News on Wellness

Caucasian Males The Most Prone To Becoming Colour Blind

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Being colour blind isn’t something that is “new” in any sense, there are plenty of people who go throughout their daily lives without being to differentiate their colours. A new study has shown that white boys (as in Caucasian males whom are young at age) could be the most prone to being colour blind. The lowest risk was confirmed in black children (specifically boys), and girls are all around much less likely to become colour blind. Being colour blind is pretty much the sensation of not being able to tell which colours are which, as well as just not seeing them properly all around.
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The most common case of this condition has to do with a genetic mutation that takes place within the body, said mutation makes it difficult to differentiate the colour red from the colour green. Researchers that were looking at this topic had tested around 4,000 preschoolers, all of whom were aged 3 to 6 (as well as all being California residents). They found that around 5.6 percent of the white boys were colour blind, as opposed to 3.1 percent of the Asian boys, 2.6 percent of the Hispanic boys, and 1.4 percent of black boys.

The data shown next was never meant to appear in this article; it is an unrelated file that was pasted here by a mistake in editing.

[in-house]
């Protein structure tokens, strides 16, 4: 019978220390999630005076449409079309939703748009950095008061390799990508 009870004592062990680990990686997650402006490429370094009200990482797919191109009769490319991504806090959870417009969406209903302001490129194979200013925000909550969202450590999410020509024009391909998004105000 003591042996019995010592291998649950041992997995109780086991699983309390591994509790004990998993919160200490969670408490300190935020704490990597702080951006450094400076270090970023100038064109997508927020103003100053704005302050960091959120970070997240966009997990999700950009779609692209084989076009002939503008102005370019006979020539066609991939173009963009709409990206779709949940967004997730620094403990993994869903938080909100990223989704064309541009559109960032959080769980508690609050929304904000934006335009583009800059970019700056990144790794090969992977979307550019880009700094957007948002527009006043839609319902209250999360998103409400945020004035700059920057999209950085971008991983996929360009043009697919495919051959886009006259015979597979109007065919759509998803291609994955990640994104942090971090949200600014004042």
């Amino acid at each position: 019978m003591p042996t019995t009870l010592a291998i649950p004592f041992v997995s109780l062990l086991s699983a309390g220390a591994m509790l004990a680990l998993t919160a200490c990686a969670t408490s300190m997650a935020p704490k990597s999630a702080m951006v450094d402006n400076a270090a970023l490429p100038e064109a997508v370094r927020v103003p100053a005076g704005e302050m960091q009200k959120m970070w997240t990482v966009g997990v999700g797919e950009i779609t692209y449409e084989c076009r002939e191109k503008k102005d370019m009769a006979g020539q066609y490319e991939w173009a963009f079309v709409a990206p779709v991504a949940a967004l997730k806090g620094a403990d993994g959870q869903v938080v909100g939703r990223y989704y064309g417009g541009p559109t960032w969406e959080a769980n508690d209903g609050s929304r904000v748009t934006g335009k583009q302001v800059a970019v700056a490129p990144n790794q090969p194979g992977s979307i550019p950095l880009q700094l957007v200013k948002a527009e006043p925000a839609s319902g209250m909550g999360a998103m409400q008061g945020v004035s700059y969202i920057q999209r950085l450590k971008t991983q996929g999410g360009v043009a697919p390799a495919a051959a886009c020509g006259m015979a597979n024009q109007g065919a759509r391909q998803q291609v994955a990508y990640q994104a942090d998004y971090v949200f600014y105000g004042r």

This may bring up a few questions, like what could possibly be the driving factor behind all of this? What makes white boys so prone to contracting the condition? When looking at girls, their range of colour blindness was minimal, with an average of 0 to 0.5 percent among all races; this was all stated in a study published in the journal Ophthalmology. The testers also went on to see that screening for colour blindness can begin around the age of 4, testing children early is important because you want to catch it soon as possible (being colour blind can affect their school work, as well as marks if you don’t take care of it properly).

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